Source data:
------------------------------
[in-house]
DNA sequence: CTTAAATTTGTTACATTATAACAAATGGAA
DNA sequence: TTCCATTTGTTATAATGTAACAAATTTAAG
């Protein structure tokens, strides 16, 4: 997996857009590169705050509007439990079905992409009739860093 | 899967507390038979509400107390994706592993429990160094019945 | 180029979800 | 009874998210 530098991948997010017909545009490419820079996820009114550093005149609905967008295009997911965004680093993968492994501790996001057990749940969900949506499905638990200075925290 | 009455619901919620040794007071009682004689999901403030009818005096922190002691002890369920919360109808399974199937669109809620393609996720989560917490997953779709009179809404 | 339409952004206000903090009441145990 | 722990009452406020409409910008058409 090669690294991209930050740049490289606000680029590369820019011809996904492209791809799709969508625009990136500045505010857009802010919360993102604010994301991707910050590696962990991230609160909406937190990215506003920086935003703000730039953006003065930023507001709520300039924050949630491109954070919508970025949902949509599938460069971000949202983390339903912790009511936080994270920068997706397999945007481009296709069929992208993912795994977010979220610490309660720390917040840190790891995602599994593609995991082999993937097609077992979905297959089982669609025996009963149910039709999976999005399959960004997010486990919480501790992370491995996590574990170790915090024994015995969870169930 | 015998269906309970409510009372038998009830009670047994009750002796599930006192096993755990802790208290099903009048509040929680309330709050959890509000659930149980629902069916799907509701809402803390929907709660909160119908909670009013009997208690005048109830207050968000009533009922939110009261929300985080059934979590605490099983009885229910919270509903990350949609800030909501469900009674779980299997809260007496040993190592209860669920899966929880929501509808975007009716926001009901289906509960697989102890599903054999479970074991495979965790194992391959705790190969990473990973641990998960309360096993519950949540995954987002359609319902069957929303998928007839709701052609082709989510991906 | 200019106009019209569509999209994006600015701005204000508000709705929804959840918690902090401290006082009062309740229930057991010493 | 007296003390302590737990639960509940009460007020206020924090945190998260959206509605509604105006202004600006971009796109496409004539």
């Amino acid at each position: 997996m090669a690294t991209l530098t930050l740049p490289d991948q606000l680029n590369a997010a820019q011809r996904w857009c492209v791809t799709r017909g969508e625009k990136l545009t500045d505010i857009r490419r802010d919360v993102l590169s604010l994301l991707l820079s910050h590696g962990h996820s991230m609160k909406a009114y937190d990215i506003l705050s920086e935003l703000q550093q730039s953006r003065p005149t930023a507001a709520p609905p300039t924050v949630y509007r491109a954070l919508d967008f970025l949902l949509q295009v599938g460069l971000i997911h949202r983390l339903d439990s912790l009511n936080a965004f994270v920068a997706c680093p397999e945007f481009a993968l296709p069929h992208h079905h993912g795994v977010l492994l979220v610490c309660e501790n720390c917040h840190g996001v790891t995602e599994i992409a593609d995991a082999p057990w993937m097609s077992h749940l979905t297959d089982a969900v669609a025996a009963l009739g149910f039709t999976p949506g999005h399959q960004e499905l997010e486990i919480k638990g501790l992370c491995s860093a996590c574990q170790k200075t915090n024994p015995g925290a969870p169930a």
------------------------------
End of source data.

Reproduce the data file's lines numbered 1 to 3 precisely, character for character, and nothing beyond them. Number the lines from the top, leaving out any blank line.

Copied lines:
[in-house]
DNA sequence: CTTAAATTTGTTACATTATAACAAATGGAA
DNA sequence: TTCCATTTGTTATAATGTAACAAATTTAAG